The European Commission's ruling Aug. 30 that Apple must fork over $14.6 billion (plus interest) in unpaid taxes, due to Ireland having granted illegal preferential aid to Apple over 20 years, was certainly a heavy blow for the tech behemoth. But when it comes to a public response, the decision has given Apple a powerful ally: the United States government.
As White House press secretary Josh Earnest pointed out, the ruling amounts to "a transfer of revenue from U.S. taxpayers to the EU," and that the Obama administration is "committed to fairness in fighting for the interests of U.S. taxpayers and U.S. businesses." While he refused to get into specifics about what actions the administration plans to take, Earnest also stated, "You’ll recall that when it comes to cases that have been decided by the WTO [World Trade Organization], the Obama administration’s record is undefeated. And that means that we have been tenacious advocates for American businesses and we’ve been effective advocates for American businesses."
Apple CEO Tim Cook was more vociferous. In a Sept. 1 interview with RTE, Ireland's national TV and radio broadcaster, he flatly denied allegations of wrongdoing straight off the bat, stating, "There wasn't a special deal between Ireland and Apple. It didn't exist." Though his demeanor was calm, his defense of Apple decidedly belonged to the "no uncertain terms" category, as in his response to the Commission's finding that Apple's effective tax rate was .005% in 2014: "It's a false number. I have no idea where the number came from. It is not true."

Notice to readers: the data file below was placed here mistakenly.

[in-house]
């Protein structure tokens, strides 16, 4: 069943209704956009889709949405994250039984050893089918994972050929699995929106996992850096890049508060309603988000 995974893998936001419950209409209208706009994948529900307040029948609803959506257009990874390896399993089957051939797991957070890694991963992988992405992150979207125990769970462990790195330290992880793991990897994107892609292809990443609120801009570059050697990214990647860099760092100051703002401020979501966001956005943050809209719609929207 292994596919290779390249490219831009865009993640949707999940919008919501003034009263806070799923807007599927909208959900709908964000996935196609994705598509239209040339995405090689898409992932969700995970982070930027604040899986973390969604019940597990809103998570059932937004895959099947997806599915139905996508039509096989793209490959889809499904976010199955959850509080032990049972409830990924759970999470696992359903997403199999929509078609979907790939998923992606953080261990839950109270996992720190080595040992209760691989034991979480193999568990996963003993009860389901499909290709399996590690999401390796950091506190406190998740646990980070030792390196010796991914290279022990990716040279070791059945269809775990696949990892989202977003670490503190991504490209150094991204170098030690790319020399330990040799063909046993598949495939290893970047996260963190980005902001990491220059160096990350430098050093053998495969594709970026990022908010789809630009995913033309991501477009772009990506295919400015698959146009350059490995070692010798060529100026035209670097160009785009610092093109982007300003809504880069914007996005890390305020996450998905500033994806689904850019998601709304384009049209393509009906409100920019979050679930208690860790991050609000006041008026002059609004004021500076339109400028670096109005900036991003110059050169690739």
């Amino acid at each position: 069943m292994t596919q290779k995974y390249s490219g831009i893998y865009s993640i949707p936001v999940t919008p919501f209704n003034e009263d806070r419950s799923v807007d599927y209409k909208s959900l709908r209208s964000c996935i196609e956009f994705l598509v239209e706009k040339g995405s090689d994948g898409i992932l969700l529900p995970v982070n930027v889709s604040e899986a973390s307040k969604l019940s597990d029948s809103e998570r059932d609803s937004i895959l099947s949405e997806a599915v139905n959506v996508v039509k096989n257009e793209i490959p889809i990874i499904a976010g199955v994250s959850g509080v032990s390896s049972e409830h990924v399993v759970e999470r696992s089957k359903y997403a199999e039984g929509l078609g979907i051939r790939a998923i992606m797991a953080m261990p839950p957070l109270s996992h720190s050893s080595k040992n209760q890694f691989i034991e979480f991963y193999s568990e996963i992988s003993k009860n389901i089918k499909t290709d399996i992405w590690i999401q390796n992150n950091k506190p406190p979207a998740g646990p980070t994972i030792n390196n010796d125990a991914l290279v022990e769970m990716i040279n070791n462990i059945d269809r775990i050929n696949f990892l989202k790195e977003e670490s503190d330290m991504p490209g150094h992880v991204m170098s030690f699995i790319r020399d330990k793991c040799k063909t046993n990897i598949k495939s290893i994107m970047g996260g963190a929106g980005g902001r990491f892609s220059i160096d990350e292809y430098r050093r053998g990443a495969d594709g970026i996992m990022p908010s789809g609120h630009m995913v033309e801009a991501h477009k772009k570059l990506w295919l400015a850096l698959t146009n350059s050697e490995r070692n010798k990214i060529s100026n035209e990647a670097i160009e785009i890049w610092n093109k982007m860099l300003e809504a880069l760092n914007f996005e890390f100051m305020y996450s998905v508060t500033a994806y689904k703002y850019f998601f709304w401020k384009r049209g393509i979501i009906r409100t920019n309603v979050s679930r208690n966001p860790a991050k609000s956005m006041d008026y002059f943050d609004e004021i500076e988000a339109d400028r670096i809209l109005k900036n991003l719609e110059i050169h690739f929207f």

Cook also aligned himself and his company strongly with Ireland, praising Apple's Irish employees and the nation's people in general. He stressed that the ruling, which he characterized as "politically-based," would not affect Apple's commitment to Ireland. Although Ireland has yet to officially decide if it will appeal the ruling, Finance Minister Michael Noonan indicated it would.
So is Cook effectively uniting Apple, the U.S. and Ireland against the EU? BBC business editor Simon Jack weighed in on Cook's interview, calling it "a skilful and very nuanced performance, but one which obscured a few key truths." A New York Times editorial went further, arguing that "Apple and the United States have only themselves to blame for the situation."
Regardless of the facts behind the story, it's a good bet that Apple's stakeholders are pleased with the way Cook is handling the situation with cool aplomb. As Jack puts it, European Competition Commissioner Margrethe Vestager has "picked a very wily political opponent."
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